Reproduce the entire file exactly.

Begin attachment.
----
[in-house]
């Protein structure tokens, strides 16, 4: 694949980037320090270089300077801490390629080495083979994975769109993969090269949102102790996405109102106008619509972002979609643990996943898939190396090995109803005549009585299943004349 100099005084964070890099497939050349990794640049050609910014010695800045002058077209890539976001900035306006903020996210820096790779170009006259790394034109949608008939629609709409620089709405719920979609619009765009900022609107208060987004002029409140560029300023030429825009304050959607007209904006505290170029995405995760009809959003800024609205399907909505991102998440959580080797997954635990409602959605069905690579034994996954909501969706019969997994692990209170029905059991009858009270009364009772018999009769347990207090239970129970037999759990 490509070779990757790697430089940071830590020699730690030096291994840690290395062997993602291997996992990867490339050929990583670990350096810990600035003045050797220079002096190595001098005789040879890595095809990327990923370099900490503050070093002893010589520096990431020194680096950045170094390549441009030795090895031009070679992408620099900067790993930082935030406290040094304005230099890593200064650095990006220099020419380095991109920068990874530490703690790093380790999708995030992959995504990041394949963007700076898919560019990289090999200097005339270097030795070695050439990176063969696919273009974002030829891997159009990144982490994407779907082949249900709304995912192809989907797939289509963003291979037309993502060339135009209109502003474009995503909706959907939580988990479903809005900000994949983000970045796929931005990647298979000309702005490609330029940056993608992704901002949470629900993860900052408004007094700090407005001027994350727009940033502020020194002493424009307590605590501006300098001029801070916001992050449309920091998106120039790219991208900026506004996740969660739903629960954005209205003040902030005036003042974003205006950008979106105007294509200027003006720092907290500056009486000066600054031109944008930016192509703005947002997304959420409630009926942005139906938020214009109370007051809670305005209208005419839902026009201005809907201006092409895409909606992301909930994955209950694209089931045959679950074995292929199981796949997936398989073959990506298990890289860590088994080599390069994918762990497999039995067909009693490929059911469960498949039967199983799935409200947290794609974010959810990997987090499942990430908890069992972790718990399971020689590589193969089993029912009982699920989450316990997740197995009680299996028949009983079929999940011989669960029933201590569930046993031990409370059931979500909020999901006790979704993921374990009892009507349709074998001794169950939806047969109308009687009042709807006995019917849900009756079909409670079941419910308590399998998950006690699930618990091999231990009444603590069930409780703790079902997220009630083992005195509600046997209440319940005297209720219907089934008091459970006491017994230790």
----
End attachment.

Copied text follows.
[in-house]
């Protein structure tokens, strides 16, 4: 694949980037320090270089300077801490390629080495083979994975769109993969090269949102102790996405109102106008619509972002979609643990996943898939190396090995109803005549009585299943004349 100099005084964070890099497939050349990794640049050609910014010695800045002058077209890539976001900035306006903020996210820096790779170009006259790394034109949608008939629609709409620089709405719920979609619009765009900022609107208060987004002029409140560029300023030429825009304050959607007209904006505290170029995405995760009809959003800024609205399907909505991102998440959580080797997954635990409602959605069905690579034994996954909501969706019969997994692990209170029905059991009858009270009364009772018999009769347990207090239970129970037999759990 490509070779990757790697430089940071830590020699730690030096291994840690290395062997993602291997996992990867490339050929990583670990350096810990600035003045050797220079002096190595001098005789040879890595095809990327990923370099900490503050070093002893010589520096990431020194680096950045170094390549441009030795090895031009070679992408620099900067790993930082935030406290040094304005230099890593200064650095990006220099020419380095991109920068990874530490703690790093380790999708995030992959995504990041394949963007700076898919560019990289090999200097005339270097030795070695050439990176063969696919273009974002030829891997159009990144982490994407779907082949249900709304995912192809989907797939289509963003291979037309993502060339135009209109502003474009995503909706959907939580988990479903809005900000994949983000970045796929931005990647298979000309702005490609330029940056993608992704901002949470629900993860900052408004007094700090407005001027994350727009940033502020020194002493424009307590605590501006300098001029801070916001992050449309920091998106120039790219991208900026506004996740969660739903629960954005209205003040902030005036003042974003205006950008979106105007294509200027003006720092907290500056009486000066600054031109944008930016192509703005947002997304959420409630009926942005139906938020214009109370007051809670305005209208005419839902026009201005809907201006092409895409909606992301909930994955209950694209089931045959679950074995292929199981796949997936398989073959990506298990890289860590088994080599390069994918762990497999039995067909009693490929059911469960498949039967199983799935409200947290794609974010959810990997987090499942990430908890069992972790718990399971020689590589193969089993029912009982699920989450316990997740197995009680299996028949009983079929999940011989669960029933201590569930046993031990409370059931979500909020999901006790979704993921374990009892009507349709074998001794169950939806047969109308009687009042709807006995019917849900009756079909409670079941419910308590399998998950006690699930618990091999231990009444603590069930409780703790079902997220009630083992005195509600046997209440319940005297209720219907089934008091459970006491017994230790």